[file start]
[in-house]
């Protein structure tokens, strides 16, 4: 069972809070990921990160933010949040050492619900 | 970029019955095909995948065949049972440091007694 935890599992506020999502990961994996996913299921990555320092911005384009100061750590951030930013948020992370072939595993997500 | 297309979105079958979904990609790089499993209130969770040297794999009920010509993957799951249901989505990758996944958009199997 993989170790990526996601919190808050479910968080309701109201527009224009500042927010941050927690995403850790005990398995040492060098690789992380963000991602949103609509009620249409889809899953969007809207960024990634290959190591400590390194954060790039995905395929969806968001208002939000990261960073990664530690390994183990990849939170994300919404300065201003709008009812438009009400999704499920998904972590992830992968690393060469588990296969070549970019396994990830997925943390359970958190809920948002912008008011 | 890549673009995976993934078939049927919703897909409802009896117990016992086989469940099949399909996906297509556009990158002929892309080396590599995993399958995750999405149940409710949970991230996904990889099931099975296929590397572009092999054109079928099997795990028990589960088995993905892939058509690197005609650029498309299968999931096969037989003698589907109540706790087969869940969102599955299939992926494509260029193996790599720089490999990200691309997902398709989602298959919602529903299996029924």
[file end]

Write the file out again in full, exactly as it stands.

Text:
[in-house]
């Protein structure tokens, strides 16, 4: 069972809070990921990160933010949040050492619900 | 970029019955095909995948065949049972440091007694 935890599992506020999502990961994996996913299921990555320092911005384009100061750590951030930013948020992370072939595993997500 | 297309979105079958979904990609790089499993209130969770040297794999009920010509993957799951249901989505990758996944958009199997 993989170790990526996601919190808050479910968080309701109201527009224009500042927010941050927690995403850790005990398995040492060098690789992380963000991602949103609509009620249409889809899953969007809207960024990634290959190591400590390194954060790039995905395929969806968001208002939000990261960073990664530690390994183990990849939170994300919404300065201003709008009812438009009400999704499920998904972590992830992968690393060469588990296969070549970019396994990830997925943390359970958190809920948002912008008011 | 890549673009995976993934078939049927919703897909409802009896117990016992086989469940099949399909996906297509556009990158002929892309080396590599995993399958995750999405149940409710949970991230996904990889099931099975296929590397572009092999054109079928099997795990028990589960088995993905892939058509690197005609650029498309299968999931096969037989003698589907109540706790087969869940969102599955299939992926494509260029193996790599720089490999990200691309997902398709989602298959919602529903299996029924």